Throughout history, churches have been a brilliant source of inspiration for many. From poets and photographers, to potters, playwrights and painters, there is something about churches that continues to move people to create.
After the release of Denis Dunstone’s fabulous new book, A Church Near You, which is full of wonderful watercolour paintings of England’s historic churches, we wanted to see how the church was still inspiring people today. Through our newsletter and on our social media channels, we asked people across the UK to send us something creative they’d made about a church.
Here are our five winning entries, in no particular order, introduced by the artists themselves.
Watercolour painting of Little Hampden Church by Ken Minter
"I was really amazed when I saw the church with its ancient 15th century porchway,” shares Ken. “It's unusual and very attractive.
"An interesting mix of different materials and colours made it an enjoyable challenge."
Ken’s watercolour painting is of Little Hampden Church in Buckinghamshire. Ken regularly visits churches across the UK.
"I have a particular interest in medieval churches and trying to minimise the number [of them that are] closing,’ says Ken.
“This church was one of three I visited that day to record battlefield crosses from World War One, although this one [also] had a rifle and a helmet!"
'Glorious Light’ oil pastel drawing of St Mary and St Bartholomew Church by Catherine Holland
“One of my favourite resting places on my country cycle rides, this beautiful little church dedicated to SS Mary and Bartholomew, has been standing here for at least a thousand years,” shares Catherine.
Catherine’s oil pastel drawing – named ‘Glorious Light’ – is of St Mary and St Bartholomew’s Church in the West Midlands.
"There are many different styles and additions to the building, one can see an old roof line for the nave still on the tower. The windows visible in the picture have Ogee arches, from the decorated period in the 14th century.
“These wonderful buildings are a jigsaw puzzle of styles that delight the eye, and standing here in the sunshine it is just glorious.”
Photography of chancel tiles in St Bartholomew’s Church by David Healey
"I took it as part of a series to see if I could, in a series of photos, capture something of the sacredness of churches and cathedrals,” explains David.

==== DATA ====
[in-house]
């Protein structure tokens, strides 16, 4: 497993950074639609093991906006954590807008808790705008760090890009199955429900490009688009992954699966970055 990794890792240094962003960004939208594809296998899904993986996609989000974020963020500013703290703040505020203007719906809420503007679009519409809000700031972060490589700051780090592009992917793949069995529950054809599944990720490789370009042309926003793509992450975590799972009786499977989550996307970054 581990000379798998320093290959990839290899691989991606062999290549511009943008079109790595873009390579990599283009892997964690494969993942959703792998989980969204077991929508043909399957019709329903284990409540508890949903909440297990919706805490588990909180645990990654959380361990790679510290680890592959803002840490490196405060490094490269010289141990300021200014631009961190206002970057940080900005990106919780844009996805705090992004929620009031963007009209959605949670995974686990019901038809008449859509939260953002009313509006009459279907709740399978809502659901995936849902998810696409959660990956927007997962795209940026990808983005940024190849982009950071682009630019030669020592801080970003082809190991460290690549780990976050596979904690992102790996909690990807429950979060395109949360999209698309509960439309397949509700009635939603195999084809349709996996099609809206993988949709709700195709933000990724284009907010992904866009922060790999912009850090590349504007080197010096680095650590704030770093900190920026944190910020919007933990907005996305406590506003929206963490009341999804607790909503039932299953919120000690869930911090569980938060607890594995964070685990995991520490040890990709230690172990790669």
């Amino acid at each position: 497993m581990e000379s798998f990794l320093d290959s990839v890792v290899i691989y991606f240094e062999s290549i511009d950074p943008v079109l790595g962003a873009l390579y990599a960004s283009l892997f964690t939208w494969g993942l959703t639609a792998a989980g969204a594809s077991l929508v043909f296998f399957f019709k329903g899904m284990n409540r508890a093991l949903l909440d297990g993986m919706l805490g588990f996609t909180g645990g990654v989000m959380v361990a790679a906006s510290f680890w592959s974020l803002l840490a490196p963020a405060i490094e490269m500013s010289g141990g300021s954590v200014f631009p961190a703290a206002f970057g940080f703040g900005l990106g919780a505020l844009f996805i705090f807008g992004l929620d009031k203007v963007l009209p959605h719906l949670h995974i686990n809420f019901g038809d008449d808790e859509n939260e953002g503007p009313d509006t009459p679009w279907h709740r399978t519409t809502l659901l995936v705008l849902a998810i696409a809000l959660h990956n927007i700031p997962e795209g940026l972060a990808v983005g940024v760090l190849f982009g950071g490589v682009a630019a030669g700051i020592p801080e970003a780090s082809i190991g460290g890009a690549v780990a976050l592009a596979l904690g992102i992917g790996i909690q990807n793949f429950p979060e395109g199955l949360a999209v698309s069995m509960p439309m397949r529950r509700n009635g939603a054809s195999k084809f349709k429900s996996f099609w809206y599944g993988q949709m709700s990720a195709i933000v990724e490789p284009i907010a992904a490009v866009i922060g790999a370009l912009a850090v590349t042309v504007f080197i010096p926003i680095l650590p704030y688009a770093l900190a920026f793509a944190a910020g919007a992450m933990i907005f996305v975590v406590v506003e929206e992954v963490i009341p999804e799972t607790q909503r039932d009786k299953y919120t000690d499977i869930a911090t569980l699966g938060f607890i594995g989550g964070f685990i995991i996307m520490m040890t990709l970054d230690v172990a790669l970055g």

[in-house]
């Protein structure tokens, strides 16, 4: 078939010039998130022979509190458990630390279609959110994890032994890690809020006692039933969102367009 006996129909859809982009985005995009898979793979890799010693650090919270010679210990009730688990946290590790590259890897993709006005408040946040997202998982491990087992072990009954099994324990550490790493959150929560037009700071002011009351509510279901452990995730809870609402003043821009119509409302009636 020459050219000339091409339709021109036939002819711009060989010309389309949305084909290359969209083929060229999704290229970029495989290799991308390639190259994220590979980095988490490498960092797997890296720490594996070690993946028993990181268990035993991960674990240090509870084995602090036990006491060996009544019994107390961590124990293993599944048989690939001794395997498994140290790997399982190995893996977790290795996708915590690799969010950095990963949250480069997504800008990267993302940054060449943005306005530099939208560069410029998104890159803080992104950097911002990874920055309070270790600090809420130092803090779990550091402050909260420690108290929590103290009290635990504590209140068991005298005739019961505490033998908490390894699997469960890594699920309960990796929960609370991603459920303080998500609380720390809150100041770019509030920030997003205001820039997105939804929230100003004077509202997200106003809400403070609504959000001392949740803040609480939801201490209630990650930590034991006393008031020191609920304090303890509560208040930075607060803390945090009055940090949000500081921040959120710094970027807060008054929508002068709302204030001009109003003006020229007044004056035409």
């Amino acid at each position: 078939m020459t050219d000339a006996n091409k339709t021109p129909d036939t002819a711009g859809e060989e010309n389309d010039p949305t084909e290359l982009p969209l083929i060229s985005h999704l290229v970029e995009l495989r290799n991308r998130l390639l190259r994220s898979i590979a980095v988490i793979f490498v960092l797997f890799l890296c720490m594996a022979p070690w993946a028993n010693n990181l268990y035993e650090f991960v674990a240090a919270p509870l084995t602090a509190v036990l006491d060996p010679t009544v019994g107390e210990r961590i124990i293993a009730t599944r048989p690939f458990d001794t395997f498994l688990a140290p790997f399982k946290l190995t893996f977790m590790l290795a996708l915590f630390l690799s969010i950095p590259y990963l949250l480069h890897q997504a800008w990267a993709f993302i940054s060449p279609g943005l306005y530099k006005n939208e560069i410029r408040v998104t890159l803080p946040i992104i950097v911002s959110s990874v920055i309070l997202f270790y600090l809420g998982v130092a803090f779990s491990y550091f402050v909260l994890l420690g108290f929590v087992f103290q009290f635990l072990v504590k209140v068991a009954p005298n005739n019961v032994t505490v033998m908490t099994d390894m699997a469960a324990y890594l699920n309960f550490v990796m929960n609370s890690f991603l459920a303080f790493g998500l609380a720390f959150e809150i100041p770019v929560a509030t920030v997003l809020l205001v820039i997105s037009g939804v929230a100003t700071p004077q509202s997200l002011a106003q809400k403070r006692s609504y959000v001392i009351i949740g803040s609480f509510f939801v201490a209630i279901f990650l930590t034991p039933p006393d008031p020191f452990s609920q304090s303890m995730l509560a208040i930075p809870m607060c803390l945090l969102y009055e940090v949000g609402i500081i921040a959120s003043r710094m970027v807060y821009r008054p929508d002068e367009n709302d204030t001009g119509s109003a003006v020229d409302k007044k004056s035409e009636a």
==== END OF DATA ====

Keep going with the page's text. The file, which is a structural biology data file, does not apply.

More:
The photo – ‘Reflections on the tiled chancel floor’ – was taken on a Nikon D750 camera at St Bartholomew's Church, a 12th century medieval church in Richard’s Castle, Herefordshire.
The reflection of colours from the stained glass window is mesmerising on these chancel tiles.
Photography of clay pots in St Michael and All Angels Church by Catherine Dawson
“I photographed these in my local church, St Michael's and All Angel's in Highworth, Wiltshire...” shares Catherine.
“They are biscuit-fired carved clay pinch pots.”
It's not just the church building that can inspire people to create but also the artefacts in churches themselves, like these pots in St Michael’s and All Angel’s, which can make for stunning photos and inspiration for other creative works.
“My work is totally inspired by visits to ancient churches and cathedrals to view the carvings, fonts and misericords."
Sketches of All Saints Church by Aidan Ridyard
“I made the first [sketch] as a student in about 1988,” says Aidan. “The second was done in 2021 as an illustration for my book on Richard Twentyman’s churches.
“I love the Arts and Crafts exterior [of this church], with every local craft you could imagine contributing to the whole as a contrast to the simplicity of the interior... [it] never ceases to delight me 30 years later!"
These two sketches – both of All Saints Church in Brockhampton-by-Ross in Herefordshire – show how churches can continue to inspire us over time in different ways.
It was amazing to see so many entries from across the UK, all featuring a variety of different churches and expressions of them. The sense of history and atmosphere they convey show how much churches capture the imagination of us all, inspiring creativity as they have done through the ages.
“We must keep churches alive, as they are an amazing historical record and are full of great art and craftsmanship,” says author Denis Dunstone.
“I want to get more people to visit churches and to make it easy for them to enjoy their amazing history and architecture.”
Why not take Denis’ advice and visit a church and see what you’re inspired to create?